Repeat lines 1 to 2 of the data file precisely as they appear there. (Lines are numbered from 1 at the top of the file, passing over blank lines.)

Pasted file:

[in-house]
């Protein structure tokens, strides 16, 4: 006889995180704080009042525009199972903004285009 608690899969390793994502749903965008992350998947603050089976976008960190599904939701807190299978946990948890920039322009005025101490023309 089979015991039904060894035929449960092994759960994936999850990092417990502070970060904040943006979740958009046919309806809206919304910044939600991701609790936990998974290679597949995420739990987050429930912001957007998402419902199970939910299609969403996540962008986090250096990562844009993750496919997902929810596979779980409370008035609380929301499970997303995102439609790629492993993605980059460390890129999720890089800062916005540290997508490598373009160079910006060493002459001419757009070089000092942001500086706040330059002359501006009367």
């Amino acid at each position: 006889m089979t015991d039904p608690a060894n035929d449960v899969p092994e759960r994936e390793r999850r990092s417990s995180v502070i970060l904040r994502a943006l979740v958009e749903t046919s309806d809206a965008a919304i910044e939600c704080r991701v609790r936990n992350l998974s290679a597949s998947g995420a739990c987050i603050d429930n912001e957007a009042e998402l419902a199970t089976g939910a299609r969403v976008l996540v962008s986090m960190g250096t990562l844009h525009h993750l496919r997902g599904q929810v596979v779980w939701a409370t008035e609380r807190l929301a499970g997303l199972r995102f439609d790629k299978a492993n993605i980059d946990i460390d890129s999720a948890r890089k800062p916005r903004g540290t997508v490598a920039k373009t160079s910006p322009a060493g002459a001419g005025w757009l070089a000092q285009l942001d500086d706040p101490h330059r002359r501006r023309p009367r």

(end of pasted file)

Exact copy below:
[in-house]
């Protein structure tokens, strides 16, 4: 006889995180704080009042525009199972903004285009 608690899969390793994502749903965008992350998947603050089976976008960190599904939701807190299978946990948890920039322009005025101490023309 089979015991039904060894035929449960092994759960994936999850990092417990502070970060904040943006979740958009046919309806809206919304910044939600991701609790936990998974290679597949995420739990987050429930912001957007998402419902199970939910299609969403996540962008986090250096990562844009993750496919997902929810596979779980409370008035609380929301499970997303995102439609790629492993993605980059460390890129999720890089800062916005540290997508490598373009160079910006060493002459001419757009070089000092942001500086706040330059002359501006009367």